On a cool, fog shrouded Monday the monkey joined a gaggle of 4th graders for the most anticipated field trip of the year: A journey to Anacapa Island. Part of Channel Islands National Park, Anacapa Island is only accessable by boat. No people live on the island and there is no fresh water. To get onto the island intrepid adventurers must climb 157 stairs up a steep cliff to reach the visitor center. Unless you use an airplane and a parachute, there is no other way to get there.
The name Anacapa is derived from a Chumash Native American word (Anypakh) meaning deception or mirage. It’s an appropriate name because in the gloomy June fogs that swirl about this volcanic island the land seems to be constantly changing shape.
One of the smallest of the Channel Islands, Anacapa was formed from lava uprising from a rift in the tectonic plate that makes up the sea floor. The volcanic rock is constantly being sculpted by wind and waves into more than 30 sea caves, incredible arches (some go completely through the island!) and giant holes in the rock.
The island is home to one of the largest nesting areas of the western gull. Kongo was lucky to be here in early June because the birds were nesting and the next generation of western gulls were hatching. It was a pretty amazing sight to see tens of thousands of birds in their nests squawking at the interloping 4th graders.
Many of the nests were built only inches from the trail and the birds can get quite stressed when people come by. Some birds will dive bomb visitors and the way to protect yourself is simply to hold your hand above your head and they birds seem to get the idea not to crash into you. The class was led by a naturalist who made sure everyone knew that if the birds are squawking you keep walking.
The class has been studying geology this year so the island trip was a perfect way to end their studies about local landforms. The volcanic rock offers up fantastical shapes for viewing and provides perfect homes for nesting sea birds. National Park efforts to remove non-native species — in the past there have been sheep, cats, and even rats — have been highly successful and the sea birds have no natural predators on the island. Occasional eagles or hawks from the mainland do fly over for an occasional Sunday brunch when the chicks are born.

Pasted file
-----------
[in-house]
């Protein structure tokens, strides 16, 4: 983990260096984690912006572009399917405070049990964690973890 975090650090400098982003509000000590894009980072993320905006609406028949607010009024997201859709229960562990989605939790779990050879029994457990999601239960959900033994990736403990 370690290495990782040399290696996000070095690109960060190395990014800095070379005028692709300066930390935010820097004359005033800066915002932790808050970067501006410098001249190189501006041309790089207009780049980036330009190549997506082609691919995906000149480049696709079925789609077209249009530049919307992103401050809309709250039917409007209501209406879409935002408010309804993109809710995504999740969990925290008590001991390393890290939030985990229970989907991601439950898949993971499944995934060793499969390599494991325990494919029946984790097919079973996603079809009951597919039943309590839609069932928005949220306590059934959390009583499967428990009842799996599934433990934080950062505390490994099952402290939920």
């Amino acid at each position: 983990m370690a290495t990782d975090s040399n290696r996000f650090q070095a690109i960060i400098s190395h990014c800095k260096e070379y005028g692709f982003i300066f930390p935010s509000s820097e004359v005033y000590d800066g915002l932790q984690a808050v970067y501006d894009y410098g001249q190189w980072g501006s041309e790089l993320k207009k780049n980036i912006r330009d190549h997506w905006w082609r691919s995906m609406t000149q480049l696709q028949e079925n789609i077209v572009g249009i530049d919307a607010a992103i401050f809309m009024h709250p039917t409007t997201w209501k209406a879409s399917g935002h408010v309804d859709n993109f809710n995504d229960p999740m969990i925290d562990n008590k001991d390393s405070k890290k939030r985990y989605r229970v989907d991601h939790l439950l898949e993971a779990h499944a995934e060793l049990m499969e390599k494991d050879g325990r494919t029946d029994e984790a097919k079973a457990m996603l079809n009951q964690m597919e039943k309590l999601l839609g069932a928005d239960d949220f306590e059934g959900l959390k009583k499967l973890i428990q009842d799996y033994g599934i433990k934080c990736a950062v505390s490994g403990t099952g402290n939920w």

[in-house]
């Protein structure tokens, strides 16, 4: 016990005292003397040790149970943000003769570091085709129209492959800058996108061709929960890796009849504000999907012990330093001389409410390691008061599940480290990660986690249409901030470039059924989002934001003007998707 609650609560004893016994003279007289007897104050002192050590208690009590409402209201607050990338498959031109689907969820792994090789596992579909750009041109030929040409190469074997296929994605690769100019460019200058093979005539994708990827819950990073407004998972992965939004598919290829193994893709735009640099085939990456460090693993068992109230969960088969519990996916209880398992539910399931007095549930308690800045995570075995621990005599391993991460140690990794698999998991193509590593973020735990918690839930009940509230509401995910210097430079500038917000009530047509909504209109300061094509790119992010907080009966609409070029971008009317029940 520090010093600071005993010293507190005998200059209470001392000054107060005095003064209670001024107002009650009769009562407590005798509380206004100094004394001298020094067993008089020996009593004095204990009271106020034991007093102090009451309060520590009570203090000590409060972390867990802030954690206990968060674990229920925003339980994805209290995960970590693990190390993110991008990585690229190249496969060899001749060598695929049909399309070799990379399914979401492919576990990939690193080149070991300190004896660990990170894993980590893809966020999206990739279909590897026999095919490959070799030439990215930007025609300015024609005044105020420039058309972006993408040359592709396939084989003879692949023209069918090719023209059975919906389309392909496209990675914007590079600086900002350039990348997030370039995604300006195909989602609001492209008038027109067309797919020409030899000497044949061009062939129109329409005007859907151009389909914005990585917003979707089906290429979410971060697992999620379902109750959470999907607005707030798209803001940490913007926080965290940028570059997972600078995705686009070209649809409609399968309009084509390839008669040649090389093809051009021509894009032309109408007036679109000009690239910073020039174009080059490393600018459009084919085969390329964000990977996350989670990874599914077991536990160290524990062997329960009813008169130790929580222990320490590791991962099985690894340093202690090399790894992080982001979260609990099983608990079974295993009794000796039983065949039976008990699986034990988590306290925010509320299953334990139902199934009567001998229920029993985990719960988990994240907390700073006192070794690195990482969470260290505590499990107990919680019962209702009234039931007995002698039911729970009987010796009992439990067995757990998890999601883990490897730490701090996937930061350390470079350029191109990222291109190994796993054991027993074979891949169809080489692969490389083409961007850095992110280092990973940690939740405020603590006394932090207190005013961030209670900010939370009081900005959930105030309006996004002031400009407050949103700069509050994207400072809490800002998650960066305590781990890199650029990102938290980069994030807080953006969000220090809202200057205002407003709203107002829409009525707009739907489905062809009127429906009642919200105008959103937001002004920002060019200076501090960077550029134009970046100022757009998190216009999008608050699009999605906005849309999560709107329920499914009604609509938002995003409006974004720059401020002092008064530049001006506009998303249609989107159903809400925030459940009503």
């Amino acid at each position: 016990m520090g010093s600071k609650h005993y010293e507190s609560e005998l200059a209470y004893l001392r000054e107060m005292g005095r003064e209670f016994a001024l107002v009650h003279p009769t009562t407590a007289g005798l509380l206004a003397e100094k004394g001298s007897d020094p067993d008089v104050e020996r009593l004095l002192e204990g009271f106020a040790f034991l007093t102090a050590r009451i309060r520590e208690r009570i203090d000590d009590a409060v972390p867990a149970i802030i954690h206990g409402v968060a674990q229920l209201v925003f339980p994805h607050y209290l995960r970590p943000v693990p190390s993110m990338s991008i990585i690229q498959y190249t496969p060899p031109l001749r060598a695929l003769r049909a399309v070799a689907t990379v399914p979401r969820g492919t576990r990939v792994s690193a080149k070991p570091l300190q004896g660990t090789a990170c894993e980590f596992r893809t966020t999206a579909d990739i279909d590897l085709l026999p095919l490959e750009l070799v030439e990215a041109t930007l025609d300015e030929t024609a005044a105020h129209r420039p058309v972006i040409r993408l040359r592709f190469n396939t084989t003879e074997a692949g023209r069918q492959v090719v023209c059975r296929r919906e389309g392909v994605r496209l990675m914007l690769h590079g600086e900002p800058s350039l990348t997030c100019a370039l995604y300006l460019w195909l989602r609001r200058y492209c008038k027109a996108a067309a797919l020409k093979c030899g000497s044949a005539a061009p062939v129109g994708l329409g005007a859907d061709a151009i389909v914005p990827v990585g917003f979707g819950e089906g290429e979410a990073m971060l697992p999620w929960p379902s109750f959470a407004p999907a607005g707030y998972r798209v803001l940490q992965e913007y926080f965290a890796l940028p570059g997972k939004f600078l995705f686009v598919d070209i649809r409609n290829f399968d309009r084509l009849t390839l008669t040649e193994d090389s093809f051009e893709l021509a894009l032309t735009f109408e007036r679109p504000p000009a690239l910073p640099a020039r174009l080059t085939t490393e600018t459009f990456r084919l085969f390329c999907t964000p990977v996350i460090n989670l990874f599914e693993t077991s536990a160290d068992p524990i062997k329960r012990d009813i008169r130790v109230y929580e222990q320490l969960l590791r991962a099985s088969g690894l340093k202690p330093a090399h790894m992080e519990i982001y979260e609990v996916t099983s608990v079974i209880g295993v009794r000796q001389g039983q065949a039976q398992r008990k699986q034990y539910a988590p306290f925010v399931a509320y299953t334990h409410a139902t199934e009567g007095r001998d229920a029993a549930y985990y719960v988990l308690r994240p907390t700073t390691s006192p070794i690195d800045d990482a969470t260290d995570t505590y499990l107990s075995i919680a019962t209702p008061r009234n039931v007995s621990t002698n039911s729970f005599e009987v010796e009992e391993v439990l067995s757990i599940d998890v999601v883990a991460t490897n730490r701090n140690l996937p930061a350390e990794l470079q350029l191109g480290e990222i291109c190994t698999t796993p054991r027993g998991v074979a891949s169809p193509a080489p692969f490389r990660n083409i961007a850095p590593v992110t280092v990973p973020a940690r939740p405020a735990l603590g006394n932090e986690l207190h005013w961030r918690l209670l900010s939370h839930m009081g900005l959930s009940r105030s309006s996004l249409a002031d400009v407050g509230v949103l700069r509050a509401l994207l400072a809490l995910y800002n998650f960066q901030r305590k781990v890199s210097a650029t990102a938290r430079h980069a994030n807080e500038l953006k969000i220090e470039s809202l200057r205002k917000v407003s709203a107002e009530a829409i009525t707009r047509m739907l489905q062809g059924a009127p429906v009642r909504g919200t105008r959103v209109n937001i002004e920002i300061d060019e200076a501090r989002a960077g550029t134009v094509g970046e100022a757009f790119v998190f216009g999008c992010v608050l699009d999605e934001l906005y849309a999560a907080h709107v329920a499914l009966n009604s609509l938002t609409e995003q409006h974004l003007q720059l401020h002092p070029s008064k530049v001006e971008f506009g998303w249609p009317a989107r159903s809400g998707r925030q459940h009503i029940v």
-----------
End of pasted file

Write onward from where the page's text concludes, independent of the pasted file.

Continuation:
This island is also home to a unique flower not found anywhere else. It’s the giant coreopsis and it used to be quite prolific but is still recovering from when the sheep used to roam the island.
The birds love nesting in the flowers as they provide perfect camouflage for the baby chicks. Western gulls form monogamous pairs and return to the same nest year after year. Interestingly, it is the male bird that chooses the nesting site. Both birds take turns sitting on the eggs and feeding the chicks until they are old enough to fend for themselves.
The Coast Guard build a light station on the island in the 1930s. Today the light is remotely controlled and does not require a lighthouse keeper. It must have been a lonely tour of duty for the families who tended the light.
The island has a colorful history. Several ship wrecks can be found around the island, the most famous being the side paddle steamer Winifred Scott, which crashed into the Middle Island at full speed on a foggy night in 1853. All 100 passengers survived and were rescued after a week but the ship’s large cargo of gold from the California Gold Rush has never been found.
On the West Island a hermit named Frenchy LeDreau lived in a cave for nearly 30 years eating lobsters and getting fresh water from condensed water dripping from the roof of his sea cave. He left the island in 1956 at the age of 80 after being injured in a fall. Rumors have it that Frenchy hid liquor for bootleggers during Prohibition.
Getting to and from the island is as much fun as roaming the rocks. The waters around Anacapa are teeming with sea life. Giant kelp forests surround the island and support hundreds of species of fish and marine life. Besides the birds, we saw California sea lions, dolphins, and a humpback whale!
A naturalist gave excellent talks about the island that included its history, birds, geology, and surrounding sea life.
You can get to the island via private boat or utilize the National Park concession Island Packers, which departs daily from Ventura Harbor. It’s about an hour boat ride depending on how often you stop to view whales and dolphins.
Travel safe. Have fun!